A logbook that contains records detailing the construction of the Great Pyramid of Giza has been put on public display at the Egyptian Museum in Cairo.
The Great Pyramid of Giza was built in honor of the pharaoh Khufu (reign ca. 2551 B.C.-2528 B.C.) and is the largest of the three pyramids constructed on the Giza plateau in Egypt. Considered a "wonder of the world" by ancient writers, the Great Pyramid was 481 feet (146 meters) tall when it was first constructed. Today it stands 455 feet (138 meters) high.
The logbook was written in hieroglyphic letters on pieces of papyri. Its author was an inspector named Merer, who was "in charge of a team of about 200 men," archaeologists Pierre Tallet and Gregory Marouard wrote in an article published in 2014 in the journal Near Eastern Archaeology. [In Photos: Inside Egypt's Great Pyramids]
Tallet and Marouard are leaders of an archaeological team from France and Egypt that discovered the logbook at the Red Sea harbor of Wadi al-Jarfin 2013. It dates back about 4,500 years, making it the oldest papyrus document ever discovered in Egypt.
"Over a period of several months, [the logbook] reports — in [the] form of a timetable with two columns per day — many operations related to the construction of the Great Pyramid of Khufu at Giza and the work at the limestone quarries on the opposite bank of the Nile," Tallet and Marouard wrote.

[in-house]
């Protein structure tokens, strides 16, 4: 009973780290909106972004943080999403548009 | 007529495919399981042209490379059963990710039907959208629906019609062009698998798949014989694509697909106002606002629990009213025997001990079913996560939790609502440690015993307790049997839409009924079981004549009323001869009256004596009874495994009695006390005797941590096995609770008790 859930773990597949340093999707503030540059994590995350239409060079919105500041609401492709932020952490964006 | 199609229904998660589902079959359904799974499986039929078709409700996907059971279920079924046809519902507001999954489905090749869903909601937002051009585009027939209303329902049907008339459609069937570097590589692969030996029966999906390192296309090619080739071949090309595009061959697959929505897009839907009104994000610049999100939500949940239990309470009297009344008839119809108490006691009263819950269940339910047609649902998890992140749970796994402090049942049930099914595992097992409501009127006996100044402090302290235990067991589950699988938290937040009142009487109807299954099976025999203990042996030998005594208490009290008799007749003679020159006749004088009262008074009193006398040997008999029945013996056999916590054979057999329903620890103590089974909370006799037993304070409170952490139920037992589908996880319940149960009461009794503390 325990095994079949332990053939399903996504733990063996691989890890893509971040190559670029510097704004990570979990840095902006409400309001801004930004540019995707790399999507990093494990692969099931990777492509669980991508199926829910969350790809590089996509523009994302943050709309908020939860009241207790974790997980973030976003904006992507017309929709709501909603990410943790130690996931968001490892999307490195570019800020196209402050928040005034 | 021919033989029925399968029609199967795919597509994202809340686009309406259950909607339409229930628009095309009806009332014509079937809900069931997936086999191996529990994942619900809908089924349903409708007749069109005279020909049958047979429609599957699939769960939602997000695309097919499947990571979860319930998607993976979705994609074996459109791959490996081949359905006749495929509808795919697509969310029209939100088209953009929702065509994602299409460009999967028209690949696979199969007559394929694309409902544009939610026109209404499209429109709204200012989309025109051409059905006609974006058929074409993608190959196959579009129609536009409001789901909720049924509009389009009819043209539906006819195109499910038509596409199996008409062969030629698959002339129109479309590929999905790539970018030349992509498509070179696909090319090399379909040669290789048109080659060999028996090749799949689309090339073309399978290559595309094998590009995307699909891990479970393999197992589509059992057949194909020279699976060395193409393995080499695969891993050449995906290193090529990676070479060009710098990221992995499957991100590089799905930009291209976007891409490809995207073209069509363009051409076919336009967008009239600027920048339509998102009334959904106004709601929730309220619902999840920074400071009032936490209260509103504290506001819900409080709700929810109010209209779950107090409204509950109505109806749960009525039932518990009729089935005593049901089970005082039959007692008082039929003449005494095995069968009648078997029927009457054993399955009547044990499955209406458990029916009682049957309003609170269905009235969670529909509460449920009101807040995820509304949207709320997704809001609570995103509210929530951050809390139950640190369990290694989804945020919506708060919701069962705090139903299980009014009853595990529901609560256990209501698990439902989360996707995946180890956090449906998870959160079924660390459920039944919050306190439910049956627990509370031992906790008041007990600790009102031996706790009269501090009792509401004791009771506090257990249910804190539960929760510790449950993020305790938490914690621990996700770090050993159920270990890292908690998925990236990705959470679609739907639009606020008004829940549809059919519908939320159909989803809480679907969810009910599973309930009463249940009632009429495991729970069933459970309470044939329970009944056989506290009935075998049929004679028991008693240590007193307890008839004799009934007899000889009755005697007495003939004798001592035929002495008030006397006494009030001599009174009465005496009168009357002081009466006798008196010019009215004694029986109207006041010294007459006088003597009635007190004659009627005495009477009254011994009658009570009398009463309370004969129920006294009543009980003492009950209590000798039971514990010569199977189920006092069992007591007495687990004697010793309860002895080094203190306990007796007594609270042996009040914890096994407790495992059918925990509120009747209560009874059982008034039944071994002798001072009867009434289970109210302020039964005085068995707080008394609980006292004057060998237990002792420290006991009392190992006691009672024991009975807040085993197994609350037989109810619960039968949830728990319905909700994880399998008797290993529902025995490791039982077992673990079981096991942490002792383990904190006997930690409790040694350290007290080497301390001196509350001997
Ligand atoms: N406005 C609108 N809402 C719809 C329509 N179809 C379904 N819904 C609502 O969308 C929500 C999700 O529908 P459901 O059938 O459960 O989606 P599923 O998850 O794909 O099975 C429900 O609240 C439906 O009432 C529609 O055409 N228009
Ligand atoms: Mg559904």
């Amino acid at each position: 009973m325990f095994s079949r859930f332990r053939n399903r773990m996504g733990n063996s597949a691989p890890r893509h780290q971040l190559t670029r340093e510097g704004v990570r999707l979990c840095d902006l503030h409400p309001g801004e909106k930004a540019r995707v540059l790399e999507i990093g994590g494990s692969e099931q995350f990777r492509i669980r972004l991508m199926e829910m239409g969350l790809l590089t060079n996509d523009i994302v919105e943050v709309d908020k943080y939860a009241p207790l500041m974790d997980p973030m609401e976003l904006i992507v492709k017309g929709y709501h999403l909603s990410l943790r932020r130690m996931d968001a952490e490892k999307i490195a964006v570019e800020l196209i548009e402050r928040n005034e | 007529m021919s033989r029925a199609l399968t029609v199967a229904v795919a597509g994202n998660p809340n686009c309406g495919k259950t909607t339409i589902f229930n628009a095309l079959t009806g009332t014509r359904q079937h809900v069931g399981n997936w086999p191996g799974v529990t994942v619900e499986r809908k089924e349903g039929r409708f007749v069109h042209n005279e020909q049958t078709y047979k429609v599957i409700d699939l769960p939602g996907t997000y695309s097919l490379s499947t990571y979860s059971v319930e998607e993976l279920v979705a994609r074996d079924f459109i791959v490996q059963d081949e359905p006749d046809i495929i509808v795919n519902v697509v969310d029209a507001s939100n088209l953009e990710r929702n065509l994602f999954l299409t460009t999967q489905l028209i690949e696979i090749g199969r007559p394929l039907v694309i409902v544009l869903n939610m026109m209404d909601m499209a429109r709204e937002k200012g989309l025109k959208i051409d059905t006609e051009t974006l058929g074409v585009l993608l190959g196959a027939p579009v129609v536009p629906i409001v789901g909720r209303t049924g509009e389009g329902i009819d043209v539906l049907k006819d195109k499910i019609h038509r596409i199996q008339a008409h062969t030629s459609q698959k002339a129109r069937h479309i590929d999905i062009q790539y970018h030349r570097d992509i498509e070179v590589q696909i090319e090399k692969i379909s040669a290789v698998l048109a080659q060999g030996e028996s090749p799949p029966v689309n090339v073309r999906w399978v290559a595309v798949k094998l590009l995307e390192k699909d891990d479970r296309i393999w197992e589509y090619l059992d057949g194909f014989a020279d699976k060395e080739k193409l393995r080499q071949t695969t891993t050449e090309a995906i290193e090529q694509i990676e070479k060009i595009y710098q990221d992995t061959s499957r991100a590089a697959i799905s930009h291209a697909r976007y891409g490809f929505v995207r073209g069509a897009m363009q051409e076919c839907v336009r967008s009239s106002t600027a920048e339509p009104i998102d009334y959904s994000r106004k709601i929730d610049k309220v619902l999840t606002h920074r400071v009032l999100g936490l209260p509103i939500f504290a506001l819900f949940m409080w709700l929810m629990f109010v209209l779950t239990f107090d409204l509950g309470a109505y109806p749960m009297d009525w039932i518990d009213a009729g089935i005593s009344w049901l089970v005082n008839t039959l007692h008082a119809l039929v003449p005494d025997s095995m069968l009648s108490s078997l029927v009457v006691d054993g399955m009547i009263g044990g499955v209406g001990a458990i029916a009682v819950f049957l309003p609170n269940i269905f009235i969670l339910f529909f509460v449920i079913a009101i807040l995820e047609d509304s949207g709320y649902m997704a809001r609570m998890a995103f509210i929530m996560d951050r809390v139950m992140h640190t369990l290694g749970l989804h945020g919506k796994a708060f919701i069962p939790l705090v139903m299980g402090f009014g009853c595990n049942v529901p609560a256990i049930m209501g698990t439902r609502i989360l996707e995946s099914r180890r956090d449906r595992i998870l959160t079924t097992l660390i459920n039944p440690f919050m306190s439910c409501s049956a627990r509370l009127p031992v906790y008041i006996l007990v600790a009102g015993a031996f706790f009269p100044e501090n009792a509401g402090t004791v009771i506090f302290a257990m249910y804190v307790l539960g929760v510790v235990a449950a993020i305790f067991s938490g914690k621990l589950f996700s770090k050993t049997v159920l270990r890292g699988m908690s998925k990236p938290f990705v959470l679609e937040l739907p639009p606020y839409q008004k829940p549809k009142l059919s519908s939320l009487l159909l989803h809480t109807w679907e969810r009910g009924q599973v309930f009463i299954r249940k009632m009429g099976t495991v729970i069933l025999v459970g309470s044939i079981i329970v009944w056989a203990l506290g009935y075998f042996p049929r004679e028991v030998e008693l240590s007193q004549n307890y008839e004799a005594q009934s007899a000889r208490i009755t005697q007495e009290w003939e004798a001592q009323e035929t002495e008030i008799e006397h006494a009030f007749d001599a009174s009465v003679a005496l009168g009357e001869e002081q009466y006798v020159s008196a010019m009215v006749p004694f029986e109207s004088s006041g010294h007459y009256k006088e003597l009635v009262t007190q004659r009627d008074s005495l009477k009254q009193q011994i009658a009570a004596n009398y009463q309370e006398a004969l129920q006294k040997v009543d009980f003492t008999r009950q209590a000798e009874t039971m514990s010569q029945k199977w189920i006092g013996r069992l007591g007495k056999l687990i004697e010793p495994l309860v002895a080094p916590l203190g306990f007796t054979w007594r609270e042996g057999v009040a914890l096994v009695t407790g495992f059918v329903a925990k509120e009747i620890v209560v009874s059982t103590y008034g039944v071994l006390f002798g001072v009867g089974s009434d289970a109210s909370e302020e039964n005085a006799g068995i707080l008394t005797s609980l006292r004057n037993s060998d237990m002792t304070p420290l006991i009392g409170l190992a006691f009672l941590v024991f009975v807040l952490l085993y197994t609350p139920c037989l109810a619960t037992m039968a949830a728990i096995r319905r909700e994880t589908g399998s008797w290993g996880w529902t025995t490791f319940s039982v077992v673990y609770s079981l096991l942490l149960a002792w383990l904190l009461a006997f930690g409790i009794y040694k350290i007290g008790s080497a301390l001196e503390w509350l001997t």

Merer recorded the logs in the 27th year of Khufu's reign. His records say that the Great Pyramid was near completion, with much of the remaining work focusing on the construction of the limestone casing that covered the outside of the pyramid, Tallet and Marouard wrote.
The limestone used in this casing, according to the logbook, was quarried at Tura near modern-day Cairo, and was brought to the pyramid site by boat along the Nile River and a system of canals. One boat trip between Tura and the pyramid site took four days to complete, the logbook notes.
The logbook also says that in Khufu's 27th year, the construction of the Great Pyramid was being overseen by the vizier Ankhaf (also spelled Ankhhaf), the half- brother of Khufu. (A vizier was a high official in ancient Egypt who served the king.)
The papyri also reveal that one of the titles Ankhaf held was "chief for all the works of the king," Tallet and Marouard wrote in the journal article.
Though the logbook said Ankhaf was in charge during the pharaoh's 27th year, many scholars believe it's possible that another person, possibly the vizier Hemiunu, was in charge of pyramid building during the earlier part of Khufu's reign.
In the press release museum representatives did not specify how long the logbook will be on public display.
Original article on Live Science.
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Owen Jarus is a regular contributor to Live Science who writes about archaeology and humans' past. He has also written for The Independent (UK), The Canadian Press (CP) and The Associated Press (AP), among others. Owen has a bachelor of arts degree from the University of Toronto and a journalism degree from Ryerson University.